5 easy steps to home-school your child

Where to go, what to buy, how to design curriculum that meets state standards

By Debbie Strauss - Special Projects Producer, Lauren Freeman - Anchor

HOUSTON - With recent violence at schools, more and more parents are thinking about pulling their children out of traditional classrooms and schooling them at home. But how do you go about home-schooling your child?

Victoria Weaver has lived in the Houston area most of her life. She went to The Woodlands High School.

"I was public all the way. My husband was private school all the way," Weaver said.

Weaver met her husband at Texas A&M University. They got married in 2002. She went on to teach in the Aldine Independent School District at Nimitz Ninth Grade School.

When the time came for her first son, Will, to spend all day in kindergarten, Weaver decided against the traditional schoolhouse and the family chose to home-school Will instead.

"I was, like, 'Oh, we can do that,' and we just sort of never stopped," Weaver said.

Now Will is 10 and Weaver runs a website to help other home schooling moms.

"As things moved on, we had our second son. When it came to his turn, we just kind of threw him into the mix," Weaver said.

There is no regulatory agency that oversees home schooling in Texas.

"Texas is one of the best states to home-school," said James Singleton, who volunteers for the advocacy group Texas Home School Coalition. "Texas is arguably the fastest-growing and most vibrant home school community in the nation."

Flexibility and the low number of regulations are some of the reasons, along with such concerns as school safety, religion and too much testing.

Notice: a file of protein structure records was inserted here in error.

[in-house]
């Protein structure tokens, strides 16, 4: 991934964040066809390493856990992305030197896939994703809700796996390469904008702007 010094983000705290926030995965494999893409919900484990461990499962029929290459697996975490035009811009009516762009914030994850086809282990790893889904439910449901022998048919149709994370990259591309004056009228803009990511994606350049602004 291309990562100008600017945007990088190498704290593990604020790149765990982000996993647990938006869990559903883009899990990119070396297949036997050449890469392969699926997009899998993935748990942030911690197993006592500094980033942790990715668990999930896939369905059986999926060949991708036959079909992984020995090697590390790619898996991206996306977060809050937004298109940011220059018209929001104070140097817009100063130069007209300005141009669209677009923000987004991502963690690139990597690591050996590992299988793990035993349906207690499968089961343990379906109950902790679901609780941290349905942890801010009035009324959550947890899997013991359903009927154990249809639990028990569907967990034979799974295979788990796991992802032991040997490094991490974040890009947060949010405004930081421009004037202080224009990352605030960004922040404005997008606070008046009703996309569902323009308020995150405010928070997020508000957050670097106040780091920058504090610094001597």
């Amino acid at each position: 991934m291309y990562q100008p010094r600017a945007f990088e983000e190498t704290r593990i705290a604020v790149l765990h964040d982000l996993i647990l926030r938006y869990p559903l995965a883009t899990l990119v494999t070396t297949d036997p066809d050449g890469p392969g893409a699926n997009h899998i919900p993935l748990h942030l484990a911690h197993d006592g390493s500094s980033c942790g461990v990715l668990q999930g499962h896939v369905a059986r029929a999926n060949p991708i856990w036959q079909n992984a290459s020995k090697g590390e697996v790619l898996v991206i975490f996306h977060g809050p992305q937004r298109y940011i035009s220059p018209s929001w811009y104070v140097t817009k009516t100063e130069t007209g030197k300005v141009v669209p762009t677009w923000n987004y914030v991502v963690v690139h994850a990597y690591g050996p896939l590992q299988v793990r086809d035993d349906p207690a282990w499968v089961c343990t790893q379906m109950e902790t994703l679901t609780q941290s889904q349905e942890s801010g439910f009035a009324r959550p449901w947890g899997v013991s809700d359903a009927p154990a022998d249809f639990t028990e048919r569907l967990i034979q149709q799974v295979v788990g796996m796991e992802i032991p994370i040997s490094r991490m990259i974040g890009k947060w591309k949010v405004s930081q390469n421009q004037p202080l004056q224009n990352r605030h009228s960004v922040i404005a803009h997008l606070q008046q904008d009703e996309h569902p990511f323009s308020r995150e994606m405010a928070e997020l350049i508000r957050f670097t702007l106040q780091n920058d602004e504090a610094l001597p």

For anyone who is thinking about home schooling, here's what to know:

1. Starting

If your child is already enrolled in a school, write a letter to the district indicating you've decided to home-school.

If your child is not enrolled, under state law, there's nothing you need to do. You don't need to register your child for home schooling. You can just start.

2. Teacher and Parent

Be ready to be both the teacher and the parent.

"You have real children and you know your children," Weaver said. "So the problems they have aren't just going to go away because now you're their teacher."

3. Find Your Style

You can recreate a classroom in your home or focus on units, which is more common.

"A lot of people do units, so maybe they'll pick Benjamin Franklin," Weaver said. "Science, lots of reading. They'll write reports, go to museums and make it a full, immersive experience."

4. Put Together Your Curriculum

Under Texas law, your curriculum must include the five basic subjects: reading, spelling, grammar, mathematics and good citizenship. It must also be in visual form, such as books, workbooks or video monitors.

Click here for more information.

5. Graduation

If your child wants to go to college, put together a transcript. Your child will still have to take entrance exams, such as the SAT or ACT.

"We've actually learned colleges fight for home-schoolers. They are very interested in home-schoolers because they tend to score higher on standardized tests," Singleton said.

"You need to know there is no one right way to do it," Weaver said. "It takes some time to find the right rhythm for your family, for your kids."

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